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Minnesotans ought to be particularly disturbed about the revelation of a smattering of classified documents found at locations belonging to President Joe Biden, the much greater batch secreted at ex-President Donald Trump's abode in Mar-a-Lago and those that have surfaced at former Vice President Mike Pence's place in Indiana, prompting the dragnet by the National Archives of what items prior presidents and vice presidents might have in their post-White House possession.
The concerns should not solely be on potential criminal culpability or carelessness by those officials, but on another issue: Does the government apply a secrecy classification to an excessive amount of data?
A number of factual differences and disparate legal issues stem from these varied disclosures. But they all seem to share the commonality that government officials may have run amok in imposing confidentiality or similar secrecy-imbued designations on documents that ought to be subject to transparency and public purview.
The optics of the discovery of these documents at residences of officials is bad. But the opacity underlying excessive classification of documents might even be worse. While there are valid reasons for some data to be kept off-limits from the public domain, especially involving national security, ongoing investigations and other sensitive matters, it's contrary to the public interest to limit or prevent public access by shielding information about actions of interest or importance to the citizenry.
This matter ought to be in the forefront of the discourse concerning the disclosures of these document discoveries, especially in this state, which prides itself on accountability and transparency in public affairs through the Government Data Practices Act — one of the first and most comprehensive codifications of classifications of data created, gathered or maintained in the public sector, including those that are deemed off-limits to the public — the Open Meeting Law, other access laws and court rulings favorable to maximum feasible public access.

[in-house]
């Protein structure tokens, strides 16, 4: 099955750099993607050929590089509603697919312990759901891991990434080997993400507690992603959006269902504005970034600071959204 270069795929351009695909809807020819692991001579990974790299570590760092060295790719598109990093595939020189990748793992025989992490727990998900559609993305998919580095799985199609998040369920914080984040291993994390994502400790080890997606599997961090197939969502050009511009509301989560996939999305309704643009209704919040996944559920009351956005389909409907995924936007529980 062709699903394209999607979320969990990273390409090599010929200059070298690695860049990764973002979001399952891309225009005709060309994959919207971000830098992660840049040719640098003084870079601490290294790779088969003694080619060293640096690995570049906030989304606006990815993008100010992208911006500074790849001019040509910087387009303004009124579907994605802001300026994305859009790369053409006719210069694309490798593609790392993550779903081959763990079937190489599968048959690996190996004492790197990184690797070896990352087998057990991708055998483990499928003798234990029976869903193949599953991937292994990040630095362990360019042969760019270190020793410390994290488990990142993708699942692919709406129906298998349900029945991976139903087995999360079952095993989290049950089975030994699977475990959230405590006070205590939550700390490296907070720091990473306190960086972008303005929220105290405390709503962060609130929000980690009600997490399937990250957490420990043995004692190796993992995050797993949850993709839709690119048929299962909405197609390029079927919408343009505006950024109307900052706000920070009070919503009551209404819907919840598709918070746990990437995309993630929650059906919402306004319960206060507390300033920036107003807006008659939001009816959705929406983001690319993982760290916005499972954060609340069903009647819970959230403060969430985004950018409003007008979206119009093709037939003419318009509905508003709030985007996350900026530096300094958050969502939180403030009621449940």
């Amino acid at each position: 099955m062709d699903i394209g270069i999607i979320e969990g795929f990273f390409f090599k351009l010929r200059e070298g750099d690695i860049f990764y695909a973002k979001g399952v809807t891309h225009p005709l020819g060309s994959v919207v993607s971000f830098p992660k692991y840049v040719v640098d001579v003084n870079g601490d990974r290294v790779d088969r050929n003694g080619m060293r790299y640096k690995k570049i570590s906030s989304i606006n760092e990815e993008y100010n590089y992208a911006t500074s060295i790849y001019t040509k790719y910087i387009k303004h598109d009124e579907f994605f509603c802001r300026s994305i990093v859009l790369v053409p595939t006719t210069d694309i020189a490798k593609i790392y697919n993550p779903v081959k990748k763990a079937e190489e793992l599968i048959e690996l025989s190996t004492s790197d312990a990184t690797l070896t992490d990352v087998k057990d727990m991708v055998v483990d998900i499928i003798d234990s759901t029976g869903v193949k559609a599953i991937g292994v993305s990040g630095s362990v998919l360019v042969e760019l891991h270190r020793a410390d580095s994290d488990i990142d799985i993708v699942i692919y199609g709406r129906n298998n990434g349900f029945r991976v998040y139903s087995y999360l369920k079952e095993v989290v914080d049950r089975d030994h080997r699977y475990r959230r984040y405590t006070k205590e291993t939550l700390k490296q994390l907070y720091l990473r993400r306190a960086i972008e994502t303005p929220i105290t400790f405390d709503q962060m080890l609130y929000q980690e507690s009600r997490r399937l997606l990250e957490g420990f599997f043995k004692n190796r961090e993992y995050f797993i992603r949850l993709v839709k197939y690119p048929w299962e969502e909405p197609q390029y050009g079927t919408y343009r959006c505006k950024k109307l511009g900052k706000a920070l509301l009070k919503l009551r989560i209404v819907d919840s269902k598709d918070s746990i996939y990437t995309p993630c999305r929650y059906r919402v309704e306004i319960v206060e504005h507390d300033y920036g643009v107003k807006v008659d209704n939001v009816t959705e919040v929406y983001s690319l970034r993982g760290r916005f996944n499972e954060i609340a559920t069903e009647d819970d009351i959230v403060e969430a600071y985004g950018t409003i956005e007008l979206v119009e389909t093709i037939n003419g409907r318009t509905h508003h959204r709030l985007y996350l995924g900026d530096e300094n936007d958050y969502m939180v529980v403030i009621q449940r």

While the issues of classified documents of a national security nature or the improper maintenance of them by ex-officials does not pose a problem here in Minnesota, the related issue of overindulgence in treating government data as secret does. There's a tendency of public officials and record-keepers to err on the side of opacity when dealing with information requests under the Data Practices Act, and the prospect of lengthy and costly litigation frequently fends off access attempts.
Similarly, efforts to obtain access to public meetings are occasionally forestalled by closure of them, and the weak enforcement provisions in the Open Meeting Law is a deterrent to seeking transparency.
The imbroglios over the classified documents at Mar-a-Lago and in Delaware and Indiana warrant scrutiny of over-classification of government data and documentation. That oversight, perhaps by independent commissions at the federal level and even here in Minnesota, ought not be buried beneath legitimate concerns of wrongdoing, either intentional or inadvertent, by document-hoarding public officials.
Marshall H. Tanick is a Twin Cities constitutional law attorney.